Art & Entertainment | Book Reviews | Education | Entertainment Video | Health | Lifestyle | Sport | Sport Video | Search

 

Church to Offer More Out Of School Care

Church to Offer More Out Of School Care


Last year the Government increased funding for out of school care services, the Presbyterian Church responded by seizing this opportunity to reach out and serve communities. The Presbyterian Church would like to encourage churches not currently running community childrens programmes to do the same.

The Presbyterian Church of Aotearoa New Zealand is actively working to increase the number of out of school care programmes it runs for children of any faith or background. The Presbyterian Church would like to see churches not running after school programmes also reach out to serve their community.

Says Presbyterian Church Moderator the Rt Rev Pamela Tankersley,

Churches need to become more inclusive to better serve children and families. We have seen the demand for quality out of school care increase as families are increasingly forced to have both parents working. Our church is responding by working towards offering more before and after school care and holiday programmes.

We acknowledge the successful childrens programmes that some churches have in place and we encourage those churches without out of school care to respond to this societal need in a similar way and take up Government funding.

We all need to recognise that children are our greatest investment; care programmes are the instrument that allow us the privilege of investing in our communitys young people.

However, there are grants organisations that exclude churches from receiving funding for their community work. Access to these much needed funds would allow us to provide more programmes in more communities.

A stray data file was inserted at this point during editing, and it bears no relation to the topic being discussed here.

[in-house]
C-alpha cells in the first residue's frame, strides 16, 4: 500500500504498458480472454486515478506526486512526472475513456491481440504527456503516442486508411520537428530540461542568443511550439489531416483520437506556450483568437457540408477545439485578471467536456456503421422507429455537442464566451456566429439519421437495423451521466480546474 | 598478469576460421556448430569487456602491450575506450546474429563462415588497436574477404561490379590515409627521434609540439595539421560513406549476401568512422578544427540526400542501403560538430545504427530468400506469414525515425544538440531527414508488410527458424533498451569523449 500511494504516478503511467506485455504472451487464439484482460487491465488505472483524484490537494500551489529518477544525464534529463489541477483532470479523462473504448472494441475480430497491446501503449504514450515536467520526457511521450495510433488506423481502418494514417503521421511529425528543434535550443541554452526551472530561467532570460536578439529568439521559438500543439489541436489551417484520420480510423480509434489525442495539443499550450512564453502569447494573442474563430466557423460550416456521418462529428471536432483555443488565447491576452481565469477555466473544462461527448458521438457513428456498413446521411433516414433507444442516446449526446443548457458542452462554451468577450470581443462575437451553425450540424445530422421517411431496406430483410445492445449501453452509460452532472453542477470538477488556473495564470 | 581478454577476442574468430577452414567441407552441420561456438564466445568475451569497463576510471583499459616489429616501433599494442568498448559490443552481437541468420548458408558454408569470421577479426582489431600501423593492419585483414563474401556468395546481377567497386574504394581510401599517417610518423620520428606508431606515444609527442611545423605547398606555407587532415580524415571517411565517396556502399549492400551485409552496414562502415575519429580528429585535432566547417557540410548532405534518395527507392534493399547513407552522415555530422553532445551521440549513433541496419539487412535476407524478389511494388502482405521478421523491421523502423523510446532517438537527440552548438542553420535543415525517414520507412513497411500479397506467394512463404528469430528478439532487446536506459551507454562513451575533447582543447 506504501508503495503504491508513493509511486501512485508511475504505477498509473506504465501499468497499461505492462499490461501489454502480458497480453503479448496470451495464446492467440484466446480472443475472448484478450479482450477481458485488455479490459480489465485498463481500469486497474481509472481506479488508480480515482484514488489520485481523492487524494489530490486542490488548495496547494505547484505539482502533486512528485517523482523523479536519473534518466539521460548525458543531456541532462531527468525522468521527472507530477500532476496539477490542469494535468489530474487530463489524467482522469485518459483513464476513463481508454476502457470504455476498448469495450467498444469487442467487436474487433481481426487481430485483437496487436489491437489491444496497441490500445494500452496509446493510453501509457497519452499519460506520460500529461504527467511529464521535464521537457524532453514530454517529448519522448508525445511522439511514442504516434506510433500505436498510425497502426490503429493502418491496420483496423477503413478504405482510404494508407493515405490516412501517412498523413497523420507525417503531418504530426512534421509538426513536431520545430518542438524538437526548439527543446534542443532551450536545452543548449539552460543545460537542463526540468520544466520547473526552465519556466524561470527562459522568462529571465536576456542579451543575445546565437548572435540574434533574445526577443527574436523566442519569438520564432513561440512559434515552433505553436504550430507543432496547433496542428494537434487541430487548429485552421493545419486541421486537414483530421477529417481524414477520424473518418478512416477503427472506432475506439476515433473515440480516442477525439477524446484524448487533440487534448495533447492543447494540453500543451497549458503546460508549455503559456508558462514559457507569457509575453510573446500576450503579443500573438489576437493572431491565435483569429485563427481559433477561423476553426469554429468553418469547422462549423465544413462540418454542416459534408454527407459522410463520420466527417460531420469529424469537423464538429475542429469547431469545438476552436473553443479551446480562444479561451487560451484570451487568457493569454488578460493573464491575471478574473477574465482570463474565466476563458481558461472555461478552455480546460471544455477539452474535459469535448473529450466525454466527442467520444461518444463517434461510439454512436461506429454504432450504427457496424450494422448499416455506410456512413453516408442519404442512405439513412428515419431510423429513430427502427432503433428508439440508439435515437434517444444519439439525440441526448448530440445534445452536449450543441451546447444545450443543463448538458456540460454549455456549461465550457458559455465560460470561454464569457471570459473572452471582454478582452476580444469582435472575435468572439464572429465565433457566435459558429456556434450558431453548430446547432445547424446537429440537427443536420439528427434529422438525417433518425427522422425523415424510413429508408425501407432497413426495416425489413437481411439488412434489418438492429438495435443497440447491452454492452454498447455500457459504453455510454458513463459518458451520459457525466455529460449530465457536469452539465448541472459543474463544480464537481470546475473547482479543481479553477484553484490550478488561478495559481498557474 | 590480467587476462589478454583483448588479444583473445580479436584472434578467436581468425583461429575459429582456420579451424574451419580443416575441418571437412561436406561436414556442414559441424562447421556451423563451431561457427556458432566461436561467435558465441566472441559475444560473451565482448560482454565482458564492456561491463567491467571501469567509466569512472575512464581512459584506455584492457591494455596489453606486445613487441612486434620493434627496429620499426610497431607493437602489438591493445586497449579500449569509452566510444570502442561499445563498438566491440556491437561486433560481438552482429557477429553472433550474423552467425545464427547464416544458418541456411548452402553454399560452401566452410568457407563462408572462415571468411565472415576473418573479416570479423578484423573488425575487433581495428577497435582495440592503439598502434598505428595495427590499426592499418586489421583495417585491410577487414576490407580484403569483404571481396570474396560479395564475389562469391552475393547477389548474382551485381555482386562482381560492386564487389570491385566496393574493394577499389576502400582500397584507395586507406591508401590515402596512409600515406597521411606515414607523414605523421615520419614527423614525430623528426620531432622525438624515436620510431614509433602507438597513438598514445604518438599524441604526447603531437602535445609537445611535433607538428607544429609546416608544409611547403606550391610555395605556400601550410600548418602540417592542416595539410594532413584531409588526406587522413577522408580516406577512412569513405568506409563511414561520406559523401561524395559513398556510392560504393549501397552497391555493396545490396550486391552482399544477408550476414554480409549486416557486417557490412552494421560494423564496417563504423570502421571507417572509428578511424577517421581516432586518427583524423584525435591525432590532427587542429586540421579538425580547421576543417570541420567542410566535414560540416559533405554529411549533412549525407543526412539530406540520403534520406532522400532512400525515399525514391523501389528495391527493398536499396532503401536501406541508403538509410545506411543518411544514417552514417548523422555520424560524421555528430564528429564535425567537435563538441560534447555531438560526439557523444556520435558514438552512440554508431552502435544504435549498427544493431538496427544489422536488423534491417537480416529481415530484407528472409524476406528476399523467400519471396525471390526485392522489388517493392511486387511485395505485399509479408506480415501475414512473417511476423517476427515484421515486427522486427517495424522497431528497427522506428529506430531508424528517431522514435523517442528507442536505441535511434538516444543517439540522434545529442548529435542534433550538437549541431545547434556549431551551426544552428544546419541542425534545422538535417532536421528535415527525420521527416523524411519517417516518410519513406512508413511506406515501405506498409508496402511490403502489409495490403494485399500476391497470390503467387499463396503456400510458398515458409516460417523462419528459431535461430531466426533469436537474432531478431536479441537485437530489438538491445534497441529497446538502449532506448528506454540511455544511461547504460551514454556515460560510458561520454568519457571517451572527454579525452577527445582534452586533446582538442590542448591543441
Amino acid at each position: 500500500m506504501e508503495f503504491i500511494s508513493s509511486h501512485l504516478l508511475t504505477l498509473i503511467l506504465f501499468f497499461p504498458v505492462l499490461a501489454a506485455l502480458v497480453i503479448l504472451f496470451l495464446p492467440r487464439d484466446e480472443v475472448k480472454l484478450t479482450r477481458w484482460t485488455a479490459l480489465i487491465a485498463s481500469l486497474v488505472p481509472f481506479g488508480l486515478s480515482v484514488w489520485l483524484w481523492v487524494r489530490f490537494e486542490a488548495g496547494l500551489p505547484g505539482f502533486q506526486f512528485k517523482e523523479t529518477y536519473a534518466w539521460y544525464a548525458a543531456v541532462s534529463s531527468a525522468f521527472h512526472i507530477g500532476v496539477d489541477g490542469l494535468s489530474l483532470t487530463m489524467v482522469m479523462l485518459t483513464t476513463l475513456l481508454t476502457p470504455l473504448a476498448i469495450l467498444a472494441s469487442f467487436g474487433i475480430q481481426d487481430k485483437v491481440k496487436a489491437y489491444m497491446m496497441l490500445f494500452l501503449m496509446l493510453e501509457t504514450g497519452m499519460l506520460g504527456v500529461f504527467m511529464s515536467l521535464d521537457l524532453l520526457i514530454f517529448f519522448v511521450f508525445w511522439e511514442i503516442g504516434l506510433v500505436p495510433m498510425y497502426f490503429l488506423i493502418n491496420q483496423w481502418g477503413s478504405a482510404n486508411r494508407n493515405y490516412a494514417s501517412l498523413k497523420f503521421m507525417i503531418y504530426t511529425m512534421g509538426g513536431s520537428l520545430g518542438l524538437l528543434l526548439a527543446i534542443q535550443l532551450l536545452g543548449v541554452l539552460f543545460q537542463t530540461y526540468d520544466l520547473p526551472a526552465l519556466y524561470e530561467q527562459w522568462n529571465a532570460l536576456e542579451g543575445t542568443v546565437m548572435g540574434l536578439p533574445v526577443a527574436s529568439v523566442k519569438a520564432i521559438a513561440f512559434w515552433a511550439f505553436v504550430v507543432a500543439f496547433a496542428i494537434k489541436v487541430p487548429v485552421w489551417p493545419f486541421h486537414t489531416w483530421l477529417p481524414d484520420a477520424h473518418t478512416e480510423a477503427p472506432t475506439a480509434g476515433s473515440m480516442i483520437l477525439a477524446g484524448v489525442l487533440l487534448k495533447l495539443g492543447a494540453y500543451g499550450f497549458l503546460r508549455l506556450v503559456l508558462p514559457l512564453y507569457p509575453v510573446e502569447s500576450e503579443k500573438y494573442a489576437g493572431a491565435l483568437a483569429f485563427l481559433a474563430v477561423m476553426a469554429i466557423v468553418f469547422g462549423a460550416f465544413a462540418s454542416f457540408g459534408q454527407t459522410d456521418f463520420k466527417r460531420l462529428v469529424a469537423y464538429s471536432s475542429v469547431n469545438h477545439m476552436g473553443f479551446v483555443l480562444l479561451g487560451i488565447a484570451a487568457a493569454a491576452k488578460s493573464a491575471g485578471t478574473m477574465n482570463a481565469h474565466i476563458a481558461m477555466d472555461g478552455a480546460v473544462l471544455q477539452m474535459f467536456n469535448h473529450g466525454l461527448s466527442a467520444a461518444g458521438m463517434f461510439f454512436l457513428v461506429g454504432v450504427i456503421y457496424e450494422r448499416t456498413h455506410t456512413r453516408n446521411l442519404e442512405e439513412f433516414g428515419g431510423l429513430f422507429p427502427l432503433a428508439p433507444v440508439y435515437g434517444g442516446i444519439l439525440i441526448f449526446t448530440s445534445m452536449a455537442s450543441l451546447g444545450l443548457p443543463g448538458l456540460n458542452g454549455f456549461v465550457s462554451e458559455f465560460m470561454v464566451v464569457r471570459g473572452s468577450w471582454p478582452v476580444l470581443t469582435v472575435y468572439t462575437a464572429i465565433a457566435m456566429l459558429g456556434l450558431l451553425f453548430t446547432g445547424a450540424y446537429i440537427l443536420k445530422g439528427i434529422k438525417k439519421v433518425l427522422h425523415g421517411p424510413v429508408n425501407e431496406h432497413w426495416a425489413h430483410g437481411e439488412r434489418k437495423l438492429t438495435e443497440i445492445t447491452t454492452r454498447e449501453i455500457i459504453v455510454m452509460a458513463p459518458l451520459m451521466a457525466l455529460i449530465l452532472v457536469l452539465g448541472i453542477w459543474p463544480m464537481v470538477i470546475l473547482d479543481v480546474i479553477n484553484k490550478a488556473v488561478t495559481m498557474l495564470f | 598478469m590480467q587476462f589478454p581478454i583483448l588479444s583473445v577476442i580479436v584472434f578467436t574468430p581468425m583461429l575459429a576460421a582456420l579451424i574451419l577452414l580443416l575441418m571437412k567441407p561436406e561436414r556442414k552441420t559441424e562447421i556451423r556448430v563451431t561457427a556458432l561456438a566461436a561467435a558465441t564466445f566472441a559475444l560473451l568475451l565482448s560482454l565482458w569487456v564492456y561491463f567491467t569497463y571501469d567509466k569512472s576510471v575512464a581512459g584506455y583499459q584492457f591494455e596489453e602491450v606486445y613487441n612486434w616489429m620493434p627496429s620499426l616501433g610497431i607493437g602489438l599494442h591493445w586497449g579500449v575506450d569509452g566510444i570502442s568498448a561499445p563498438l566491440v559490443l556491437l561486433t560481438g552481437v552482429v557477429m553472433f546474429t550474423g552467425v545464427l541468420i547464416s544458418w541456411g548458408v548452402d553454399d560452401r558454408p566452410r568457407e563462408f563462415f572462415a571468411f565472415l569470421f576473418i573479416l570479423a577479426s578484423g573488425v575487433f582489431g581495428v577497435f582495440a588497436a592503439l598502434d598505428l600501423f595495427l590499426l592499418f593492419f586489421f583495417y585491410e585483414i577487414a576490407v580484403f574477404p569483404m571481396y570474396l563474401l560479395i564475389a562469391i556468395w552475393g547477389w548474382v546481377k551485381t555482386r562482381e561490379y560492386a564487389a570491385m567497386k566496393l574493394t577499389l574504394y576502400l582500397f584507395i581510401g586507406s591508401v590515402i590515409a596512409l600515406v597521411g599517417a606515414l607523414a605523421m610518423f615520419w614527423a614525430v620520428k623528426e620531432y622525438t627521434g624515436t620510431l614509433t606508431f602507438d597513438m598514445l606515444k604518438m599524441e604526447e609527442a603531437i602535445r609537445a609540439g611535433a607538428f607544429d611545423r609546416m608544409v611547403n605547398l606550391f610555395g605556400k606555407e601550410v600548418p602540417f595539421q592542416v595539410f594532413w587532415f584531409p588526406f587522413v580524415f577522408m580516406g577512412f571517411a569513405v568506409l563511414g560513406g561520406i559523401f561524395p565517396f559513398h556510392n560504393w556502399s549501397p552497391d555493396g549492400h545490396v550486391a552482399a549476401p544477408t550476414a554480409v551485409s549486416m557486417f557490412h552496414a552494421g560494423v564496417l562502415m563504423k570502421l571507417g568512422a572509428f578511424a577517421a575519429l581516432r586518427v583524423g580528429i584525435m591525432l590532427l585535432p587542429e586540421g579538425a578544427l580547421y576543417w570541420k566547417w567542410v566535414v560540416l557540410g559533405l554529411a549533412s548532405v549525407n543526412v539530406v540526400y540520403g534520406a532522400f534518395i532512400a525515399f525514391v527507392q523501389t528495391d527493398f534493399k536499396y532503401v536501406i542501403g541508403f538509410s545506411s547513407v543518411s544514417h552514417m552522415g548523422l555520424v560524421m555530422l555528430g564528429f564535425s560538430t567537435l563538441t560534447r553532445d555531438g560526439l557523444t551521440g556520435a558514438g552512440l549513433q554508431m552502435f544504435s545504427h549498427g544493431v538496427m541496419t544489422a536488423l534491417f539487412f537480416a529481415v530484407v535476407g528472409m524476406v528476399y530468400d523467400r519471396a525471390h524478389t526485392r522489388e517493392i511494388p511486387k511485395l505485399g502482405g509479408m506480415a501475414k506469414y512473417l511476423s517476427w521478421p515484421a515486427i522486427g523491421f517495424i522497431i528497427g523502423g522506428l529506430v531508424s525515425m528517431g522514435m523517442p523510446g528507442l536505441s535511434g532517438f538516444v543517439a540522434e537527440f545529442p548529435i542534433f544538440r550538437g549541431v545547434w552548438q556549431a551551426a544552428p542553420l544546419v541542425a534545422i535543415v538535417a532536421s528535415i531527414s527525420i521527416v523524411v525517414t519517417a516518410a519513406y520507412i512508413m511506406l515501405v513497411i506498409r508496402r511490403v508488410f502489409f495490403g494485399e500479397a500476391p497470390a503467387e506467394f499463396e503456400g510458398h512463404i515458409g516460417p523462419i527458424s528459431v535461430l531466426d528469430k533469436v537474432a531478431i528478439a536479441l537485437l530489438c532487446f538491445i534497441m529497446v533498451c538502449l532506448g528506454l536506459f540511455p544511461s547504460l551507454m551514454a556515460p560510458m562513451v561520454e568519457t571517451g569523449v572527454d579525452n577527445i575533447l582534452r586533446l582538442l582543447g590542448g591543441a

Research shows that out of school care can have a positive effect on childrens health and their social, behavioural and educational development which is ultimately enriching for all.

It was in response to the Families Commission five-year action plan advocating for the development of quality family-focussed services that the Government increased out of school care funding.

Research undertaken with parents by the Families Commission stated that families suggested that after school care services should be located at churches as well as schools and cultural/community centres.

Presbyterian Church of Aotearoa New Zealands own research, Attracting New Zealanders to spiritual life 2002, revealed that New Zealanders are happy for their children to participate in programmes run by churches.

The Presbyterian Church of Aotearoa New Zealand runs successful programmes for children and their communities at its 65 Kids Friendly churches and at the 41 churches that are working to becoming Kids Friendly.

Last year the Presbyterian Church, through The Presbyterian Foundation, gave a total of $190,000 in grants, almost half of which went to community programmes for children and young people.

ends


© Scoop Media

 
 
 
 
 
Culture Headlines | Health Headlines | Education Headlines

 
Review: A Rose By Any Other Name Would Smell As Sweet

The Royal New Zealand Ballet has accepted the challenge of this heart-touching tragedy and largely succeeded. More>>

ALSO:

NZ's First Male IAAF Gold: Tom Walsh's Historic Shot Put Victory

Although feeling very sore but with a great feeling Tom Walsh took his place as number one on the victory dais to receive his much deserved gold medal. More>>

ALSO:

Scoop Review Of Books: Q&A: Hard To Find Books

"Unfortunately we are in crisis and this friendly dinosaur faces extinction… Our only hope is to try and raise funds to buy the building and restore it to its glory, either fully funded or with a viable deposit." More>>

Kid Lit: Lost Mansfield Story Discovered At Wellington Library

Previously undiscovered letters and a story written by a young Katherine Mansfield were recently unearthed in Wellington City Library’s archives by a local author researching a book about the famous writer. More>>

 
 
 
 
 
 

LATEST HEADLINES

  • CULTURE
  • HEALTH
  • EDUCATION